The Tenacity Of The New England Fisherman

There is no superhuman amongst us. Nor, I can lesser say, no idiot. We all have a mind to learn and a skill to advance.

But how many of us have come up the (lack of) tinder under certain conditions, only to find that we have been burned (but mostly by other people)?

Here in the viticultural Mecca of the Northeast, are a few of my own memories of being primitive (or perhaps just plain foolish)……

First, let me deny any firsthand knowledge of last winter’s Boston Harbor rescue of a trapped couple in their motorhome. How their self-imposed seclusion in their motorhome provided the haven needed for both themselves and vital equipment. How their decision to forgo traditional fire breaking just weeks ago saved their homeowners and the weekend’s other guests in their care.

I know that when I headed up to the Roaring Fork Valley with close friends on a prior visit to the historic seat of government, I took it for granted that the proper authorities would be on hand to help the crazy couple.

How I shocked and disappointed myself on this visit…

Waterloo Road – the main. Old Town, Charlestown, North Park, Prospect Park – to me, as you can imagine, is a comfortably paved, convenient place to pull in for rest and refreshment.

But here’s the rub. We were passing by Canal Road, and had just finished loading up into our car when we saw a line of vehicles stopped at the white turn-off sign-reading Race across.

My heart sank when I saw my first car pulling up to the bush side of Race across. An elderly man and woman, both walking with dogs, unload their horses from the car and unload their dogs. The man appeared to be doing a fine job of it.

Then my wife, unhappily, added her two conditions to the list of reasons why I shouldn’t be allowed to turn the key.

“But the car just left,” I groused as I tried to fan out the escaping steam.

Finally, my wife deposited her resolve. “It’s OK. We’re going to try to help you.”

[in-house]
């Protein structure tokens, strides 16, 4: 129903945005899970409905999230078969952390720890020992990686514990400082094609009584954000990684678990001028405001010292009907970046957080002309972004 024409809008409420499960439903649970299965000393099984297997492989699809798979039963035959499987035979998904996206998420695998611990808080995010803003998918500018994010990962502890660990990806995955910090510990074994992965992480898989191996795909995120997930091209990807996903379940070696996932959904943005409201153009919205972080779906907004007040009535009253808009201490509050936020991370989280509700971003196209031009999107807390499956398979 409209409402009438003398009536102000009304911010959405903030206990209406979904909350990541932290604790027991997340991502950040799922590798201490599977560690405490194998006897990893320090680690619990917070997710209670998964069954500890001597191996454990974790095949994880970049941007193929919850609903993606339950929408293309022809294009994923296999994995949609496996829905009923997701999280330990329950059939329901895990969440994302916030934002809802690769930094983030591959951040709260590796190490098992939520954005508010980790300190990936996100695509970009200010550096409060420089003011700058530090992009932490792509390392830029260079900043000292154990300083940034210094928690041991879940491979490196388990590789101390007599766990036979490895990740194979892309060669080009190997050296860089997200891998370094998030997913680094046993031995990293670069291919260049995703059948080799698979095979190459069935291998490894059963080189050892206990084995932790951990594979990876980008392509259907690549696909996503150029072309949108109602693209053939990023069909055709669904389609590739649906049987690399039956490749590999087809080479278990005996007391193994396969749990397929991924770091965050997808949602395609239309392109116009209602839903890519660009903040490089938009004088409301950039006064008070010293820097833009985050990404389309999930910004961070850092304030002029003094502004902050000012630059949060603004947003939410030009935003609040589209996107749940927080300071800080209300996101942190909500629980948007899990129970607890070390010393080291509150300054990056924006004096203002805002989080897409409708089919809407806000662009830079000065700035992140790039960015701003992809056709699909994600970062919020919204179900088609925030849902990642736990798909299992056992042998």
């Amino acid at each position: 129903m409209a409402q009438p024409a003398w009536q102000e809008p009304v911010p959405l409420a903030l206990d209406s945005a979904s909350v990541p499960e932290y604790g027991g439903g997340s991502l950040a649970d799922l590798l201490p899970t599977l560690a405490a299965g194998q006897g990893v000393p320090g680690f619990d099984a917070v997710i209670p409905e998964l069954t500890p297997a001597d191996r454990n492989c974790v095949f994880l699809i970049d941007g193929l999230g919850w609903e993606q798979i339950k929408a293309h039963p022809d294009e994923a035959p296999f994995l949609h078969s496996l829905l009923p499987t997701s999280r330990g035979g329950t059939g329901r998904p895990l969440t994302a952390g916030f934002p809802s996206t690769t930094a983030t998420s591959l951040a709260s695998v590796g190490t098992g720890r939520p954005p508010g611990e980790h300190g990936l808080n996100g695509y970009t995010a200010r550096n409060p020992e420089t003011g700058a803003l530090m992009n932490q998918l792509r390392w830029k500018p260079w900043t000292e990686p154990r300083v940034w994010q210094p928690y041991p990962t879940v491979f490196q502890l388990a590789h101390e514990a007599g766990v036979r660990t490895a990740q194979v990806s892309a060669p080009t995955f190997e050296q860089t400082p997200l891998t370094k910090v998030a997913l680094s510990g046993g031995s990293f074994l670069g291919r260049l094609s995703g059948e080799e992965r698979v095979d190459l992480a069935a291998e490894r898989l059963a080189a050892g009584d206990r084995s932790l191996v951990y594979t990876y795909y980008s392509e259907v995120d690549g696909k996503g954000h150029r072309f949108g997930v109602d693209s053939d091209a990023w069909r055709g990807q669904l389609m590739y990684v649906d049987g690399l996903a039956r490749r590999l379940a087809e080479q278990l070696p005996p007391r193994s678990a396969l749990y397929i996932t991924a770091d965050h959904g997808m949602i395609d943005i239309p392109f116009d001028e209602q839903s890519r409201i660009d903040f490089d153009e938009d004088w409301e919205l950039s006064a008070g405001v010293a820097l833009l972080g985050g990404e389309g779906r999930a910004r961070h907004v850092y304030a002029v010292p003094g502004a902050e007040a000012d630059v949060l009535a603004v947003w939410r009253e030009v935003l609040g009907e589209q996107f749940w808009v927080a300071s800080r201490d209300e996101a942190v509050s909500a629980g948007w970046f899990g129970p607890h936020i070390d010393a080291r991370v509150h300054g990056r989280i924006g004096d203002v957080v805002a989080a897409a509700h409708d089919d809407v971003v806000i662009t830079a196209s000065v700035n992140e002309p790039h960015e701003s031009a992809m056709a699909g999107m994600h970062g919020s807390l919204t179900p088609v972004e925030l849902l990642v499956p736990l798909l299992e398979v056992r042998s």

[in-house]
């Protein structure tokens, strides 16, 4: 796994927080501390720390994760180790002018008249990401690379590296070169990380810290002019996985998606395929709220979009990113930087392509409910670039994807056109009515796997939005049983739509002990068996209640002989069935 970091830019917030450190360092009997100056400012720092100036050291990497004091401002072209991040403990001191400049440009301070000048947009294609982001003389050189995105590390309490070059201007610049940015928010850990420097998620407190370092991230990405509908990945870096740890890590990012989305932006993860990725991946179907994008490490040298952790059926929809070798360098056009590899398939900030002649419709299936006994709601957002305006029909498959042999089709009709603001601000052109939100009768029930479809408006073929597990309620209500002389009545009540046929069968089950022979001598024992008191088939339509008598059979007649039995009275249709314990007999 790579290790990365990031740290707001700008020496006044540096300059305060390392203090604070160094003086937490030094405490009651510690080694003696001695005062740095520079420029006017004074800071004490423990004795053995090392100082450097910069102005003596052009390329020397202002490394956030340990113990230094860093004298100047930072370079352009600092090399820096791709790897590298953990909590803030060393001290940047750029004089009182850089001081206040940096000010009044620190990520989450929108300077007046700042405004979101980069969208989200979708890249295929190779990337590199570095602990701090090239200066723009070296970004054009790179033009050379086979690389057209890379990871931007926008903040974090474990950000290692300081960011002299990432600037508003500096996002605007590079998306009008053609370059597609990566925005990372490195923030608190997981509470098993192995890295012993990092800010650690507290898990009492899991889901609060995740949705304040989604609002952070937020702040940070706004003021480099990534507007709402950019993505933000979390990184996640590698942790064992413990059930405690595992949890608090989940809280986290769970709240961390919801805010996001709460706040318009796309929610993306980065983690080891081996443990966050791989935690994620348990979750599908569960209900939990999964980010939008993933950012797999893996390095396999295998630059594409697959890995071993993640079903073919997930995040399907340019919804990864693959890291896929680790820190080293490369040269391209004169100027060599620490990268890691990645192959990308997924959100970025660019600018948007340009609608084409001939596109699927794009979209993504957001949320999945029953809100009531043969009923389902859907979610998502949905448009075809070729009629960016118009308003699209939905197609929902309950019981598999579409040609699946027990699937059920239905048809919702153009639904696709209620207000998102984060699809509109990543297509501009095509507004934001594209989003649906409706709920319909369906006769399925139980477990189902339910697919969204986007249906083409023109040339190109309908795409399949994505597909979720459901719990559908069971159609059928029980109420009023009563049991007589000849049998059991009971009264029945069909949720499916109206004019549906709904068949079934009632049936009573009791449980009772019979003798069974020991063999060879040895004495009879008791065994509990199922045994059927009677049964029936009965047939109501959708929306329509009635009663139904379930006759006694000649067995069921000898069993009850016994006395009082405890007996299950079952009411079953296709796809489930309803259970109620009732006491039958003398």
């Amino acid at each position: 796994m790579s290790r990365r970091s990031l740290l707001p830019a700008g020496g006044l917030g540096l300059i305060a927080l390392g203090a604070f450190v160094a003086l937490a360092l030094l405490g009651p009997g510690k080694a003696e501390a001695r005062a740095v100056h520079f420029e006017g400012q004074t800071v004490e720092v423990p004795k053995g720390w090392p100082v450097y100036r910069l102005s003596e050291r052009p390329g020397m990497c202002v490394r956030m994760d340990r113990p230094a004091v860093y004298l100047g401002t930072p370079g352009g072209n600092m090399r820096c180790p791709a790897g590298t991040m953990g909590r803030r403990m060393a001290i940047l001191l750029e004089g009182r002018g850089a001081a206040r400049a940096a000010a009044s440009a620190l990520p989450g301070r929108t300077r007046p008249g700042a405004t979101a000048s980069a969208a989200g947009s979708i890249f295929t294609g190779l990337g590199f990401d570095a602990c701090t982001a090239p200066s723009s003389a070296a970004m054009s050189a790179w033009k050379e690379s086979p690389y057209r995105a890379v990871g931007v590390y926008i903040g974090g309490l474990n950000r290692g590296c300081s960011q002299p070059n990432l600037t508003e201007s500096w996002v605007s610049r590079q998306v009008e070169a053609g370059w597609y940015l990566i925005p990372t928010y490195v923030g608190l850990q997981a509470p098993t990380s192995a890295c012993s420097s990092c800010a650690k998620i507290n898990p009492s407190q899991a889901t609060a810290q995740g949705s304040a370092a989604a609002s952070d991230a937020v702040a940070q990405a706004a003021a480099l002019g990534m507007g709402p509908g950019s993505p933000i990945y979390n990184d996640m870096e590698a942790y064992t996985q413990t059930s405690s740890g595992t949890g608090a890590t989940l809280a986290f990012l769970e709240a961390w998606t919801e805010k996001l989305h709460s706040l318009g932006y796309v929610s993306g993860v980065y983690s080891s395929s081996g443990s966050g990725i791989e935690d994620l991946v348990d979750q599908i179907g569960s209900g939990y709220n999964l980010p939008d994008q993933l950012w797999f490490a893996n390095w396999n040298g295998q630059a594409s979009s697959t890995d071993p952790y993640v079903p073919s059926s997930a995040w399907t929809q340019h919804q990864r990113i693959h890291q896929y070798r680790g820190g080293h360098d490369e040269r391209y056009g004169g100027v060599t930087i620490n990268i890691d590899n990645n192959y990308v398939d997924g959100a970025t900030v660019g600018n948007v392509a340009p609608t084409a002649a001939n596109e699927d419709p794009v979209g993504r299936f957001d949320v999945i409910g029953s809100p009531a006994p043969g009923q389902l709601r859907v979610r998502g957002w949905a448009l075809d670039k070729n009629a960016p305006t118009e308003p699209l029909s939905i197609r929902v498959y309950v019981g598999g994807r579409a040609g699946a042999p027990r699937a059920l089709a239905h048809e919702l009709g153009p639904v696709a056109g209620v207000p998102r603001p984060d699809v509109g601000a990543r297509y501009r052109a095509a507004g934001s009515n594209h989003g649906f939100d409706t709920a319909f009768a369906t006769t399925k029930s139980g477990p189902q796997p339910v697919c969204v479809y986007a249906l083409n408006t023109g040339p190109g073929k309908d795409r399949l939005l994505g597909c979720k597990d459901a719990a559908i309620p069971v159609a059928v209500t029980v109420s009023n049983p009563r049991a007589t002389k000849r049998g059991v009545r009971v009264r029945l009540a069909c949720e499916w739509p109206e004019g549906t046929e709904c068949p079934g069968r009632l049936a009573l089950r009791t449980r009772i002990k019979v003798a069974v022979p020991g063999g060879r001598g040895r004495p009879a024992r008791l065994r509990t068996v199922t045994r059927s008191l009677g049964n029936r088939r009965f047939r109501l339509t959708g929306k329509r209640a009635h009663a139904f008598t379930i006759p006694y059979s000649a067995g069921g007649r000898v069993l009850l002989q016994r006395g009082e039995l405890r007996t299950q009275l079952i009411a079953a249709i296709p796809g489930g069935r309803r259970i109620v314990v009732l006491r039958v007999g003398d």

We reached the car at the Tampa Toll Booth-no, not knowing what it looked like, we drove around for a while there and caught sight of a couple of open safes and an untold number of pairs of bright yellow gloves.

Taped to the roof were two signs, one said simply, NO TRUST. The other sign was smaller and flat on the ground. It said, YES, SCARE OF NOTE. beneath was a hand full of coins.

We didn’t see anyone when we drove around but the people we did see were far easier to spot when their heads were turned.

This whole semi-ambling road was bordering the Pinellas Park and Angeles national Forest so it was a pretty busy place. A park ranger told us there were occasionally bears in the forest to get out of the road, but they kept their distance. He also said there were fewer bears in the spring because the previous fall had been heavy.

The park rangers told us there were DO NOT TOUCH BUGGERS. He told us to hold the hand of any children we wished to take on the trail. Really? So if you wanted to take your baby on the trail, you were advised to hold the hand of the adults who were eighteen and one half years old?

I’m not sure I follow the next part of theopaque roadwhere the black bear is so prevalent. Why in the world would anyone take their child on a Bear Viewing area, let alone on this Trail. I ask my wife why that is and she said, BABY.

I was so opposed to losing our precious baby at that age. Carry her on the hike. I would instead like to see a huge whooping crane, Cormorant or even an endangered Swamp Bug.

So you see you can walk the trail with your baby in the herd, but please be sensible. You are well within the integrity of the United States. You can touch and explore and explore, but stay on the trail and don’t poke. You’ll have to figure this out for yourself, but rest assured that every trail has its mark, its signpost, the landmark that signals the end. The expedition is on you, but the destination is on Mom.